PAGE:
Police: Skip YouTube and upload eyewitness videos to us
Videos or photographs implicating members of the police force in acts of misconduct will soon be directly uploadable to the New York Police Department, representatives reported yesterday.
The announcement from Police Commissioner Ray Kelly came after a recent string of videos of NYPD officers engaged in questionable practices were posted on YouTube.
An NYPD officer forcefully dismounting a cyclist participating in a Critical Mass bike ride was caught on video by an eyewitness and uploaded to the popular video site. The video has been viewed over one million times, and the 22 year-old officer has since been stripped of his badge pending an investigation.
Such eyewitness and CCTV videos have proven to be damning evidence to the police officers pictured within. In 2007, a video of an off-duty Chicago police officer drunkenly beating a female bartender faced 14 counts of aggravated battery, official misconduct, intimidation, communicating with a witness, and conspiracy.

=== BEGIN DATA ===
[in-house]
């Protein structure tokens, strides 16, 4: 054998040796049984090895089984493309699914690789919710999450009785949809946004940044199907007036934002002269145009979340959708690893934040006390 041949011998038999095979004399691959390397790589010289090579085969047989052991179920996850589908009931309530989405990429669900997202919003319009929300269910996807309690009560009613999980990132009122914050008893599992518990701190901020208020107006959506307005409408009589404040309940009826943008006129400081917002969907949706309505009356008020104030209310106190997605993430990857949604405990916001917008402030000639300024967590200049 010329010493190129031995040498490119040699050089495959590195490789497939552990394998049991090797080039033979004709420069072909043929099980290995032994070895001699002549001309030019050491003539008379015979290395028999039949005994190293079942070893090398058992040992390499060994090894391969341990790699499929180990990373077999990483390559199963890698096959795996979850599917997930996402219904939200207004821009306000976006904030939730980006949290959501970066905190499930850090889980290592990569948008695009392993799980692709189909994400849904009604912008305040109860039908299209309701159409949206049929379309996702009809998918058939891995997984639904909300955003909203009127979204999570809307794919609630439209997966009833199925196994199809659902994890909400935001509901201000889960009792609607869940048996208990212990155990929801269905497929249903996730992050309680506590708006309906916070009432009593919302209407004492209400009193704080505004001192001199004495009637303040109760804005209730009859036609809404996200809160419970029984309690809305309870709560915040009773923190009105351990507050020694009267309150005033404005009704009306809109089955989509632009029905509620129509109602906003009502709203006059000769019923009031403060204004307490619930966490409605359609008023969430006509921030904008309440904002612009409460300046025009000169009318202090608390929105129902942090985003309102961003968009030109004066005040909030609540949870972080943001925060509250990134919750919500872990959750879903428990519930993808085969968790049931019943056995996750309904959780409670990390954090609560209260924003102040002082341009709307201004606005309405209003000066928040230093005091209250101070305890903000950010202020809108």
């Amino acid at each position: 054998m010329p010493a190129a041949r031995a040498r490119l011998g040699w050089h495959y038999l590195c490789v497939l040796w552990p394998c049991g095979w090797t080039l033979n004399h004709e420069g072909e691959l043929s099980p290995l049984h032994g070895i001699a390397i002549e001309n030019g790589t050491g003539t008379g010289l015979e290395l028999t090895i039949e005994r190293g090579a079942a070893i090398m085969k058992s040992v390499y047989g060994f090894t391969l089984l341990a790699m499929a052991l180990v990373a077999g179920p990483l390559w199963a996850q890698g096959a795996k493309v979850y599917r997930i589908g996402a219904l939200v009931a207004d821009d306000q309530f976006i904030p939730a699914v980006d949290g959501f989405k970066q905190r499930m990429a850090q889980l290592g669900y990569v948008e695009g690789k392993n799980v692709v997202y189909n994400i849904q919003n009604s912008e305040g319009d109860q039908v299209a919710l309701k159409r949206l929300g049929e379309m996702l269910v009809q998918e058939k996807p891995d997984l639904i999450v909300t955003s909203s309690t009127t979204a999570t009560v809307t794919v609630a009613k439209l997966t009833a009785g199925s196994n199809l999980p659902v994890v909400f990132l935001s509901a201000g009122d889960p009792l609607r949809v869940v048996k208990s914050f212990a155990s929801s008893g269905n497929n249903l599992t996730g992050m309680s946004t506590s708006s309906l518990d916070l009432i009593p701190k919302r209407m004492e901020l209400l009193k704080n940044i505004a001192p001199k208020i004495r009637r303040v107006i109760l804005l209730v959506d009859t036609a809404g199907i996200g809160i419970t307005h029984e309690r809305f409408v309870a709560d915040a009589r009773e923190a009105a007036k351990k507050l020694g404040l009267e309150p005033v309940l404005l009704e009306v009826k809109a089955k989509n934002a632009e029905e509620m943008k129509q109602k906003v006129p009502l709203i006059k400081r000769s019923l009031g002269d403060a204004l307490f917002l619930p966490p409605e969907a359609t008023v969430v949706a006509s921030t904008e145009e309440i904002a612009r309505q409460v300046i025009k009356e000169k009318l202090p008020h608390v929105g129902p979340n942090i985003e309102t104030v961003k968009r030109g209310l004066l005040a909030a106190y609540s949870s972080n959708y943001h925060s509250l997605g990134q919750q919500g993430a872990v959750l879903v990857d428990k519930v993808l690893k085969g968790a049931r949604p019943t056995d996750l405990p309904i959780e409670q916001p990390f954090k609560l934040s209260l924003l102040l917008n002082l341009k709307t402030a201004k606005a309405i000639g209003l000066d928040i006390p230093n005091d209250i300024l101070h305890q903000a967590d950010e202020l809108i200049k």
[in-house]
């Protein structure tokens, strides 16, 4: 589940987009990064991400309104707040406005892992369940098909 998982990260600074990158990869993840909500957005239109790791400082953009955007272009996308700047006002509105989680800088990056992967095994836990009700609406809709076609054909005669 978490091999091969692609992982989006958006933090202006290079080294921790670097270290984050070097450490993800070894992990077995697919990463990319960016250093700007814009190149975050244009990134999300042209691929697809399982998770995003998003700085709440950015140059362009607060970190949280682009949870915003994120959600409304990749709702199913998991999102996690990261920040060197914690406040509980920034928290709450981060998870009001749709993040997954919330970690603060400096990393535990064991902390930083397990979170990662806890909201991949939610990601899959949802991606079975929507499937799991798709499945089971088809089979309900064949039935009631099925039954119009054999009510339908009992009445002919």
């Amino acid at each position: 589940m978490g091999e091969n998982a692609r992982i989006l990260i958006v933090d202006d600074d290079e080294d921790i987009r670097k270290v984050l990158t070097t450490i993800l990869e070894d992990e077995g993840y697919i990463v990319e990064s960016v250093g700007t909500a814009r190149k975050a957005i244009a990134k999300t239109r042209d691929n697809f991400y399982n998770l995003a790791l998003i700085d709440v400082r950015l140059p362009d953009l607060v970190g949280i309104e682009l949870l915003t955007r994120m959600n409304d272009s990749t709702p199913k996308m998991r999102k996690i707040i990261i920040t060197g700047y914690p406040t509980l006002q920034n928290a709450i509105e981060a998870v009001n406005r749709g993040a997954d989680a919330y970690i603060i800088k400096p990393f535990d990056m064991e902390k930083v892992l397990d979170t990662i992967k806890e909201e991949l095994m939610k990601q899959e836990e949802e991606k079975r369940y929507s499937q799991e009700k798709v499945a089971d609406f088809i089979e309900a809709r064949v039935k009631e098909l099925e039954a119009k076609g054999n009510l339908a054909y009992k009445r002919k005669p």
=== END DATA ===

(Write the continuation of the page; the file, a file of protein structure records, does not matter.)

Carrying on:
Kelly admits that eyewitness videos are a fact of life now that "everybody has a camera in their telephones." He says the technology for these pictures and videos to be uploaded is being put in place.
Despite the announcement's timing, the ability to upload eyewitness videos will not be limited to police misconduct; videos of any criminal behavior will be accepted by the NYPD.